Website Elements You Likely Forgot To Design

Creative web design is all about thinking outside of the box and going beyond what’s constituted as normal boundaries. With creative web design, it’s all about getting that “wow” factor when someone visits your page. However, a lot of people in web design get so caught up in the creative part that they forget to go through the normal checklist of designing a site. What’s even worse, a lot of designers will spend hours trying to perfect their design rather than work on other aspects of their site. We at Crio Digital are the best in the business when it comes to being a creative digital agency.

The truth is, you won’t always be able to get things right the first time. It’s never ideal to go with contemporary layouts and placements ruining your creative design.

The majority of creative web designers are absolute completionists. They want to ensure they are always covering everything. While it may not necessarily be something designers enjoy doing, it’s what makes their designs so good. Here are some of the different things that you may forget to do when you are designing a site.

1. Error Pages

A lot of times, when you are building a site, you will forget to work on the error pages. You may be asking, why spend hours nailing an error page design? Checking your entire site before launch is commonplace. Even so, you’ll find things go wrong whether your fault or not.

Whether it’s your server going down or having a page move, you’ll find that your site will eventually show an error page sooner rather than later. Someone is bound to mess up at some point.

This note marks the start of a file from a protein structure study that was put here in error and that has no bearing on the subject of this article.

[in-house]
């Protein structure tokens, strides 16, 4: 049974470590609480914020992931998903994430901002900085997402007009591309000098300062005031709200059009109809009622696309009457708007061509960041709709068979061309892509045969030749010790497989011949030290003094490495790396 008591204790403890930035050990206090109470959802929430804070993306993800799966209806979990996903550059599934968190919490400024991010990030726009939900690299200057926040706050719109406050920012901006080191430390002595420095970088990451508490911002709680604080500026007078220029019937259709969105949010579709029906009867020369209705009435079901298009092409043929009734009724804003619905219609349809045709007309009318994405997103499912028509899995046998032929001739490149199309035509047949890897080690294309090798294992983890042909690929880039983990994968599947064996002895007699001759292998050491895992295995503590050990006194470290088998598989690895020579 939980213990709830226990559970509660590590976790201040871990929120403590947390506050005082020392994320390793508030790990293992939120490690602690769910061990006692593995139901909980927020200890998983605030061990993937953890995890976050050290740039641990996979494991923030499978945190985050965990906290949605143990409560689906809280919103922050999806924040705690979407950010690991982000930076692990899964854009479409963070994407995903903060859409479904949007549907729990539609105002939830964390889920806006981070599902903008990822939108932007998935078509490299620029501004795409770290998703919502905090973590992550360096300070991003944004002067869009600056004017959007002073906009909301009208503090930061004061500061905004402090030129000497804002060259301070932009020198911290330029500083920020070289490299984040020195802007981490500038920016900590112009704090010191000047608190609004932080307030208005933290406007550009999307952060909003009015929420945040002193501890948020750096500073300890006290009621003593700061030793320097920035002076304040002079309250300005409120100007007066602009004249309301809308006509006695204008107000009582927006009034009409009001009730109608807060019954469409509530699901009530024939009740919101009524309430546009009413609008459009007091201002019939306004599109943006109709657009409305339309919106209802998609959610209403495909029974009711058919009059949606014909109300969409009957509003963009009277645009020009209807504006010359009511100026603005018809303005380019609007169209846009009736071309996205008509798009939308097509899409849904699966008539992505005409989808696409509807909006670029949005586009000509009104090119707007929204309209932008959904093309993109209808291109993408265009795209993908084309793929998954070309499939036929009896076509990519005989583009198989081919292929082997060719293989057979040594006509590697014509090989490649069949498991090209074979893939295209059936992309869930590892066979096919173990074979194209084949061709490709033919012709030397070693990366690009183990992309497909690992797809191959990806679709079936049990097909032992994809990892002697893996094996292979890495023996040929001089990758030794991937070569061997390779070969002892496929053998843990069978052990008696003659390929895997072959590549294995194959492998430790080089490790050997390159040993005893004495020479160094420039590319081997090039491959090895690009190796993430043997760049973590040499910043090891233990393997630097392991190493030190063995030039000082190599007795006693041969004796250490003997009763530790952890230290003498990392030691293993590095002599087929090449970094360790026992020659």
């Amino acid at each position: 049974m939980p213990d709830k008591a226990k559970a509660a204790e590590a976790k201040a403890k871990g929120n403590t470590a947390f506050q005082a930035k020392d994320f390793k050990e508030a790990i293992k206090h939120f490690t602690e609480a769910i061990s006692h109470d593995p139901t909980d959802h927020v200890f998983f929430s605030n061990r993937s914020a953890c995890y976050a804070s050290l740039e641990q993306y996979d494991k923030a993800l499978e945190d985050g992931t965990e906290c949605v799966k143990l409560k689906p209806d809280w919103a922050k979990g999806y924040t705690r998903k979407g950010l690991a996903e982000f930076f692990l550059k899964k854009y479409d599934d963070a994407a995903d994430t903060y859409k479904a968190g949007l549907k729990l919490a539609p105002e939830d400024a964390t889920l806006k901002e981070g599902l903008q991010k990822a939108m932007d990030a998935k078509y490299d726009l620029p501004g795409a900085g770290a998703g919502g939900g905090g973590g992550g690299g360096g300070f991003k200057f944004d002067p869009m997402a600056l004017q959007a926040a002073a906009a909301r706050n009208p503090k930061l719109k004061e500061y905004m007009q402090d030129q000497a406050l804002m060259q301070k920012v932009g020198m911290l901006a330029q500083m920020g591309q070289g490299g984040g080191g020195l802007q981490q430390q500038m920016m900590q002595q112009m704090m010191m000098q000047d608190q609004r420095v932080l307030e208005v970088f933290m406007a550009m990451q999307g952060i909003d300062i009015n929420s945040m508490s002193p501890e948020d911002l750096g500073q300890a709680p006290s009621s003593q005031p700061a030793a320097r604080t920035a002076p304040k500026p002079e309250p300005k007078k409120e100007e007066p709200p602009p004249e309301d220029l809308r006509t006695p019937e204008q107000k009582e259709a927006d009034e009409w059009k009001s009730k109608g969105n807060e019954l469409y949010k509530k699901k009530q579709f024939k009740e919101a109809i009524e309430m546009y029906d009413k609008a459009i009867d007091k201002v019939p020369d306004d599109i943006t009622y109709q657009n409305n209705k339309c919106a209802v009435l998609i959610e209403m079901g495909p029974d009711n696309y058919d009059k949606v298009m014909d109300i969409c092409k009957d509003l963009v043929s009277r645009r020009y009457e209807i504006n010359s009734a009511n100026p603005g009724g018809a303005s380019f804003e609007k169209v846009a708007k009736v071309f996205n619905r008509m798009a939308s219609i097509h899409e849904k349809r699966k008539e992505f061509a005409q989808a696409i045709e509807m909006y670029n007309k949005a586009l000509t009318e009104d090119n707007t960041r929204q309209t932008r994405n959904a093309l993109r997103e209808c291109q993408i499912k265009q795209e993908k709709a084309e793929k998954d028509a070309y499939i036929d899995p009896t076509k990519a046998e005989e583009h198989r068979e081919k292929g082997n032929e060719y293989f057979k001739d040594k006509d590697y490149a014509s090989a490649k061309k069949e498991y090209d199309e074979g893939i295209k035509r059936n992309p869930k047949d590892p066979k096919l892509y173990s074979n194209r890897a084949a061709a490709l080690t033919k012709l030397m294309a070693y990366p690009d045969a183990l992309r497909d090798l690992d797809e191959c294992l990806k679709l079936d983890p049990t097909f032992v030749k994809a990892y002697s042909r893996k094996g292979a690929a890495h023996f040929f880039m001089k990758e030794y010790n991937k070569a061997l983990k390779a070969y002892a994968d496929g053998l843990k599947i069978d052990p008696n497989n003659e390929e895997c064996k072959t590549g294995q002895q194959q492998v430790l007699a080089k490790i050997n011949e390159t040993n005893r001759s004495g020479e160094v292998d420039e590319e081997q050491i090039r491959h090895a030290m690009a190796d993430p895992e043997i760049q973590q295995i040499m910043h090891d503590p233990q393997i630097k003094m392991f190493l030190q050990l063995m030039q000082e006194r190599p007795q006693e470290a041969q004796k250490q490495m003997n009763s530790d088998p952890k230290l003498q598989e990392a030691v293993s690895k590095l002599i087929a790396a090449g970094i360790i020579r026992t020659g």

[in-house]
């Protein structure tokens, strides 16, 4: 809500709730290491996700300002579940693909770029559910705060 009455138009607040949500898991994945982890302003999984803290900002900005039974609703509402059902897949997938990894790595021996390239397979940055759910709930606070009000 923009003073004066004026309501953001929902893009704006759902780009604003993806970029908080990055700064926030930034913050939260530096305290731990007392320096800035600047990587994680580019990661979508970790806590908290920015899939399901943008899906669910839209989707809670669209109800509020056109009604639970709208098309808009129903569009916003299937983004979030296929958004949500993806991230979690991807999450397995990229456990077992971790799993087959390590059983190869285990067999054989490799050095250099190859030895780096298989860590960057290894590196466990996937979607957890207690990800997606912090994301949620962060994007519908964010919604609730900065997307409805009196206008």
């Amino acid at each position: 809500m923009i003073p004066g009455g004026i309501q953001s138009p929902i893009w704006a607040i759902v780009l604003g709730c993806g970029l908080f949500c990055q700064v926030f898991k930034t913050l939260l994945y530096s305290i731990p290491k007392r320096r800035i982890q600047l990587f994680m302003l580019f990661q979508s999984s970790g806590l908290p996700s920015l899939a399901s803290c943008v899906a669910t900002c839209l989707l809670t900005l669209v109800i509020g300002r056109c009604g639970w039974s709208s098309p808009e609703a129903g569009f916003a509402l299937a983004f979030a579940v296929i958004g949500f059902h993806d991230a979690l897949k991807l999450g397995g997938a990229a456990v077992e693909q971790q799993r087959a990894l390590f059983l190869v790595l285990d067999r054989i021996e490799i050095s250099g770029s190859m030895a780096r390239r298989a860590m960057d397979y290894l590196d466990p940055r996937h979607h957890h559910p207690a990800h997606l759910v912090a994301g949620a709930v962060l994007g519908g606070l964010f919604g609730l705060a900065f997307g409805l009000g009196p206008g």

This is why you want to have an error page layout design. You have a couple of choices at this point. One, you could throw up a blank white page and hope and pray that the visitor clicks on the back button to return to the site.

The better way to go about it is by designing an error page to co-align with your site’s design. You’re a designer and your error page should be equally as well designed as the rest of your site. Place a search box, list all of the recent posts from your site, and feature your most popular products. All of these things can help keep the visitor from completely bouncing off your site.

2. Design Thank You Pages

Everyone wants to be acknowledged for the contributions they’ve made. They want to know that they accomplished what they set out to do on the site. Whether it’s buying something or inputting contact information into a form. You want to give them the acknowledgement they need. Customize a “thank you” page and deliver it in a way that co-aligns with your branding and site’s design philosophy.

The UX of your site is essential and it’s all about maintaining consistency throughout the entirety of the customer’s journey. You want to guide them through your site towards the next stage. If they have submitted their information for an email list, you’ll want to thank them and tell them what they can expect from there. If they purchased something from your site, you’ll want to give them the information they need to know about when they’ll receive it. The purpose is to ensure that you are guiding them through your site and the customer journey.

3. On-Site Search

Whenever someone searches for something directly on a website, you want them to find what they are looking for. While Google makes this process look extremely simple, it’s not as easy as it seems. There is a lot that goes into presenting the search results in a way that keeps a user engaged.

You’ll find that different websites will want to leverage different designs and layouts. For instance, on an e-commerce site, you’re likely going to want to showcase the products they may be interested in. Whereas, if you are designing an information site, you’re going to want to split the results into various categories instead.

Regardless of how creative you get with your designs, you’ll want to focus on the end user’s experience. The key is giving people what they want to keep them on your site and guiding them through your customer journey.

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